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Follow-up Study Links Magnet Status to Better Outcomes

Carter, David

AJN The American Journal of Nursing: February 2013 - Volume 113 - Issue 2 - p 17
doi: 10.1097/01.NAJ.0000426675.82869.77
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Better work environments for nurses seen as vital.

The concept of the Magnet hospital has been around since the 1980s and became an official designation in the 1990s with the creation of the Magnet Recognition Program of the American Nurses Credentialing Center. The first study on patient outcomes in Magnet hospitals was reported in 1994 and revealed lower risk-adjusted mortality among Medicare patients in the original Magnet hospitals than among those in non-Magnet hospitals. A recent follow-up study sought to determine which specific traits of Magnet hospitals are associated with the better outcomes.

The study evaluated data on Magnet and non-Magnet general adult hospitals in California, Florida, Pennsylvania, and New Jersey from 2006 and 2007. A survey was mailed to more than 100,000 RNs employed by 56 Magnet and 508 non-Magnet hospitals in those states. Patient outcomes data were taken from hospital discharge abstract databases in the four states. The data set was limited to patients ages 21 to 85 years who underwent general, orthopedic, or vascular surgery. Outcomes measures included the failure-to-rescue and 30-day inpatient mortality rates; failure to rescue was defined as the death of a surgical patient who experienced complications.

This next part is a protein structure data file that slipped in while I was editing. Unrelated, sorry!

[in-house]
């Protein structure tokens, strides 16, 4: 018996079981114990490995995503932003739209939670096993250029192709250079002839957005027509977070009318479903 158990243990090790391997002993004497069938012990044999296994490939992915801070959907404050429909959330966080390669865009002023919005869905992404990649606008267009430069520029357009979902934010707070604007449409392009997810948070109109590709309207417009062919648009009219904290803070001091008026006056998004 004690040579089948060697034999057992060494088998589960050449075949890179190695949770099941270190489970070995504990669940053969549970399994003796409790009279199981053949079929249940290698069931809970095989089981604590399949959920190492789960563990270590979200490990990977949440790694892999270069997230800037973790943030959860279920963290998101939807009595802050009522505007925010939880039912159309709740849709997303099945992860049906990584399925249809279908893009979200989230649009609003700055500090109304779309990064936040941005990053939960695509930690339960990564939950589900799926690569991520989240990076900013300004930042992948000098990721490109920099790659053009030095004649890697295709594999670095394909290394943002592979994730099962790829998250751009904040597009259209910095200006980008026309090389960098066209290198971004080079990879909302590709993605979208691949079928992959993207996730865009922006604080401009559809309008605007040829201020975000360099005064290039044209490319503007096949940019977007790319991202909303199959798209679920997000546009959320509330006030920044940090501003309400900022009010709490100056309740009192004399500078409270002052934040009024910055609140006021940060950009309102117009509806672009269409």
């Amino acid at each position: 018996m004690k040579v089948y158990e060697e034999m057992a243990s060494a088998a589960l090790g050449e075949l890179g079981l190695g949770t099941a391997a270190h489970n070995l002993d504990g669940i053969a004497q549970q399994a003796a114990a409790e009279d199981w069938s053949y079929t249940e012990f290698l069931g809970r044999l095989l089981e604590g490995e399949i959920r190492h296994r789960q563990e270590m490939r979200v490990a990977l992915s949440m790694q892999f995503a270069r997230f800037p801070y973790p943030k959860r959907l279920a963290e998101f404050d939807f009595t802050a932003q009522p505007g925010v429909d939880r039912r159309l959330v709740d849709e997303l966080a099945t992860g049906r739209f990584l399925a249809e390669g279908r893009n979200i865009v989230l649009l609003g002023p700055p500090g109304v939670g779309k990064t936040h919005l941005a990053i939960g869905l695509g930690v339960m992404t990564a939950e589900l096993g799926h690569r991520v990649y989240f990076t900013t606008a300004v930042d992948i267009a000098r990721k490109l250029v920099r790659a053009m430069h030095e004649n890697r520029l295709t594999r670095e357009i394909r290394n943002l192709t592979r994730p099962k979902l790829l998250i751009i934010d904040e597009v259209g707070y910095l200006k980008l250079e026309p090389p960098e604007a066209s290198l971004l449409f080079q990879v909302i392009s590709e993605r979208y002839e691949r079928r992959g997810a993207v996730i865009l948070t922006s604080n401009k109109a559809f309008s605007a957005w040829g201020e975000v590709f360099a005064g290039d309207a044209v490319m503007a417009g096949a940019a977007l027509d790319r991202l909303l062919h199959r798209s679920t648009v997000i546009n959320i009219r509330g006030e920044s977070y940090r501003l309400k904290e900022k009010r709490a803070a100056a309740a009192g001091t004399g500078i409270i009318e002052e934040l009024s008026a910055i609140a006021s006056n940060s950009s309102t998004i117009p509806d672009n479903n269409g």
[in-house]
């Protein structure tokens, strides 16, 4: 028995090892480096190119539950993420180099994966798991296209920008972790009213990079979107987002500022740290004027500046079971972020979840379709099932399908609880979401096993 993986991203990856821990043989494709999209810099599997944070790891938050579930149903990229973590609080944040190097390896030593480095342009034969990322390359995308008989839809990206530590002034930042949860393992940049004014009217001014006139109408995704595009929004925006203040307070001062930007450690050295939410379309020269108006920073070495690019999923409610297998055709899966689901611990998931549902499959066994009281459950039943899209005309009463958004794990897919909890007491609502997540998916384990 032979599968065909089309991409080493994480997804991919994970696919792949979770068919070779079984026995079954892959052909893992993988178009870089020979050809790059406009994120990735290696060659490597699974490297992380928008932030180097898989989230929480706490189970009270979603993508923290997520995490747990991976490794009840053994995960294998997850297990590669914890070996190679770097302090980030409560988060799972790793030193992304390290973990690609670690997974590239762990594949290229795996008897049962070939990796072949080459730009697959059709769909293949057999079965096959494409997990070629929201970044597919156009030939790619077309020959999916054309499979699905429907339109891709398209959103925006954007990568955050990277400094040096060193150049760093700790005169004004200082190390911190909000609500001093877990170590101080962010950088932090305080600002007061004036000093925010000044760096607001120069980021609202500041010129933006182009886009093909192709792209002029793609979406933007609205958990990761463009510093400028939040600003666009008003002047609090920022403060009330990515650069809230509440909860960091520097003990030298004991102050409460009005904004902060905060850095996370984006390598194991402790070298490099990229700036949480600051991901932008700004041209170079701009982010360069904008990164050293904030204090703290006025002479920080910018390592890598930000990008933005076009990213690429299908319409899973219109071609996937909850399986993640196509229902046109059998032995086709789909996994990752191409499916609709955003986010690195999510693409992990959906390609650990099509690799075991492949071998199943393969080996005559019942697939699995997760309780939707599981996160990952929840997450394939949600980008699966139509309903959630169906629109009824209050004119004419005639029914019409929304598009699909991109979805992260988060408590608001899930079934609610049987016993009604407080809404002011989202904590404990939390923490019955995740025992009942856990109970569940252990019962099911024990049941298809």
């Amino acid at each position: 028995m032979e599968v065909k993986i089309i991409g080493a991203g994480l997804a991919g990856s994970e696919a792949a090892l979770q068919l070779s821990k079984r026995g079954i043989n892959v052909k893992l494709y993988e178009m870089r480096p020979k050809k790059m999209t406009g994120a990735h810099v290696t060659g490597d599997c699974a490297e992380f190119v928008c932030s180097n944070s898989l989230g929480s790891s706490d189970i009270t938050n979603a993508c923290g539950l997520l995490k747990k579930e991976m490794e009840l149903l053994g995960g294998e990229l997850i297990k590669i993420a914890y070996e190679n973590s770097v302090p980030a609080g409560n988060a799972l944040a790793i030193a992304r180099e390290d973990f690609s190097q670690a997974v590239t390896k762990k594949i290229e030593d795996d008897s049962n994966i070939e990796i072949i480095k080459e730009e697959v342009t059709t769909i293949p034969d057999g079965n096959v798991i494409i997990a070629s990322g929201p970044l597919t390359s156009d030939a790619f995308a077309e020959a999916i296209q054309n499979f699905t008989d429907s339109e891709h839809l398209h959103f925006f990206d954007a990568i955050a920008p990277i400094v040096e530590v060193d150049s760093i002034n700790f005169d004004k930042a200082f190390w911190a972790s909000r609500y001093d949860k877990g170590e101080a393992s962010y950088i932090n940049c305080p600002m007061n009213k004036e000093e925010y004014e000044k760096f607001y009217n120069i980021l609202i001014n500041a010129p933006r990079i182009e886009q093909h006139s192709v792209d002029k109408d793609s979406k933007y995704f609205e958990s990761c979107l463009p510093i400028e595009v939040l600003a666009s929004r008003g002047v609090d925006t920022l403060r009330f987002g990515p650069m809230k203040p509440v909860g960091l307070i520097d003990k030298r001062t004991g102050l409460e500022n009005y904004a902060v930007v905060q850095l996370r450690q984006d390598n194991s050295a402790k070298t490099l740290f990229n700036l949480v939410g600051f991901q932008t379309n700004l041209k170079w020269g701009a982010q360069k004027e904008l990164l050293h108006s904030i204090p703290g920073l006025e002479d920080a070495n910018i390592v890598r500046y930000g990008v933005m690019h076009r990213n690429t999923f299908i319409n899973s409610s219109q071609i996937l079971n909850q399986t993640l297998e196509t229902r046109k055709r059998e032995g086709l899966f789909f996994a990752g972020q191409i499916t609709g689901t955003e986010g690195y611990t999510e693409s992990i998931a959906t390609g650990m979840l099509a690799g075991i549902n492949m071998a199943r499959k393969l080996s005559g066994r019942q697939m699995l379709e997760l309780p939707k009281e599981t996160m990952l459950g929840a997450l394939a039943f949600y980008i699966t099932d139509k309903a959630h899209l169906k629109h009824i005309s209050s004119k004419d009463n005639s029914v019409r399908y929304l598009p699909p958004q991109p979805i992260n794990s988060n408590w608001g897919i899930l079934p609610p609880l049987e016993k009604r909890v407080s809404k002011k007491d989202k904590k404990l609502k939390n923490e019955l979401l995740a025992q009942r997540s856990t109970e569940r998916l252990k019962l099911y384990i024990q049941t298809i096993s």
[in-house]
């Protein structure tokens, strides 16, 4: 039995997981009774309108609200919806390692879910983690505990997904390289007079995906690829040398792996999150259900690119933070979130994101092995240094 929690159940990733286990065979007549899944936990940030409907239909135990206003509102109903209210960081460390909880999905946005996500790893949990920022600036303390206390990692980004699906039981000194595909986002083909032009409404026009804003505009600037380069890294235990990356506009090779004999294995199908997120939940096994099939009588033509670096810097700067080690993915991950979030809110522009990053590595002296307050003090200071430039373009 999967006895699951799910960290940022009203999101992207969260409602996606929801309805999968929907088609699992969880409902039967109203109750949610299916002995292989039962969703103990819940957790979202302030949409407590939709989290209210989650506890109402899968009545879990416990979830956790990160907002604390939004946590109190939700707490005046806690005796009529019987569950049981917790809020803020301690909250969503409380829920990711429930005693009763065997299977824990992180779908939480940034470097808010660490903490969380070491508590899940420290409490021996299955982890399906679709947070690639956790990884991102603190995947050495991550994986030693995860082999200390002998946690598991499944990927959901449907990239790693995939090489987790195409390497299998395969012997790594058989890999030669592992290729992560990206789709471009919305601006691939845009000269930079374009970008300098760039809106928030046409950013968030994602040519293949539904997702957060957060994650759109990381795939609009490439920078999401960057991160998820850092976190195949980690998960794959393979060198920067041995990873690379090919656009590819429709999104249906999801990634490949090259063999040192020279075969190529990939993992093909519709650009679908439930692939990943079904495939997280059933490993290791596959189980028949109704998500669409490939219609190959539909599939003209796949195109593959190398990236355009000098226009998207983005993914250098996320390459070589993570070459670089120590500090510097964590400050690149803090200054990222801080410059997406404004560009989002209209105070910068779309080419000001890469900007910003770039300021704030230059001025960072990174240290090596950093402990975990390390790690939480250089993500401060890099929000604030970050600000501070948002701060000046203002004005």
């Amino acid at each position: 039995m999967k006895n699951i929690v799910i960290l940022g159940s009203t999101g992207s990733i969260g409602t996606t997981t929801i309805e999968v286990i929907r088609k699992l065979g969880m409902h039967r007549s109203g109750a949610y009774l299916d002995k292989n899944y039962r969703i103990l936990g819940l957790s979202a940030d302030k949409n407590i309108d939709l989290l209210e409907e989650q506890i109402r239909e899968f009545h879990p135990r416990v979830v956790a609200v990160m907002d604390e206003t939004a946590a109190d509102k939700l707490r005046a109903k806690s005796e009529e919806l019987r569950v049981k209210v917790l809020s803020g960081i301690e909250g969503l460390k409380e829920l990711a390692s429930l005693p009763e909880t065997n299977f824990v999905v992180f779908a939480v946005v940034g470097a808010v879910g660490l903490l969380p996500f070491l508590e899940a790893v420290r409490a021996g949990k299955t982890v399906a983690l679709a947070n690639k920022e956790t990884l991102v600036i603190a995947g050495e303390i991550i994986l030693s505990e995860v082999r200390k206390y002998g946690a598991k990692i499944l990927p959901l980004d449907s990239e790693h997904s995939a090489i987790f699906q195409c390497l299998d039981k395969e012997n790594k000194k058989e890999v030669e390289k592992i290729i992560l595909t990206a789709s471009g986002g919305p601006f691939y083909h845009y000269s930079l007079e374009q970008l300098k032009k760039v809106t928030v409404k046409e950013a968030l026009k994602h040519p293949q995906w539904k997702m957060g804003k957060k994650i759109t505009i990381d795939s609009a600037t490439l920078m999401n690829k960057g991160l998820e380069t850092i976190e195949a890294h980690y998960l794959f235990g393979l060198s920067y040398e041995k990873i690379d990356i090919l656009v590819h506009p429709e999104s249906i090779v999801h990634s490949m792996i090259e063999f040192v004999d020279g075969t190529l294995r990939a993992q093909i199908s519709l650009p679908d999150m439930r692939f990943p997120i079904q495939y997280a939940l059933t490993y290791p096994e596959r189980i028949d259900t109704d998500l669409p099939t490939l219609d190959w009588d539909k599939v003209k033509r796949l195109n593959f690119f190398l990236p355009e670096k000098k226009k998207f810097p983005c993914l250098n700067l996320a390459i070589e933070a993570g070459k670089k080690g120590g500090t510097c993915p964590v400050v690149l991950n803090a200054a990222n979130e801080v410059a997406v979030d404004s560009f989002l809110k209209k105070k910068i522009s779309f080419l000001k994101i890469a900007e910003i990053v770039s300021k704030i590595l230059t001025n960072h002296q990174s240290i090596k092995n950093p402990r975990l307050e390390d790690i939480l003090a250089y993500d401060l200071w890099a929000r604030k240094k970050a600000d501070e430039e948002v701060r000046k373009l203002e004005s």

Using the Practice Environment Scale of the Nursing Work Index, the researchers determined that Magnet hospitals have significantly better work environments, in terms of nurses’ participation in hospital affairs, support from nurse managers, and nurse–physician relationships (among other factors). The nurse–patient ratio was also better in Magnet hospitals (4.82 patients per nurse in Magnet hospitals compared with 5.03 patients per nurse in non-Magnet hospitals), and surgical patients in Magnet hospitals had 14% lower odds of inpatient death in 30 days and 12% lower odds of experiencing a failure to rescue than those in non-Magnet hospitals.

The study authors concluded that the better working conditions for nurses in Magnet hospitals were “key to better patient outcomes.” They suggested that this was because Magnet status is a reflection of a hospital's “commitment to excellence or willingness to undertake organizational innovation” and that these characteristics “can have positive spillover effects” that include a better work environment.—David Carter

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Reference

McHugh MD et al. Med Care 2012 Oct 7. [Epub ahead of print.]
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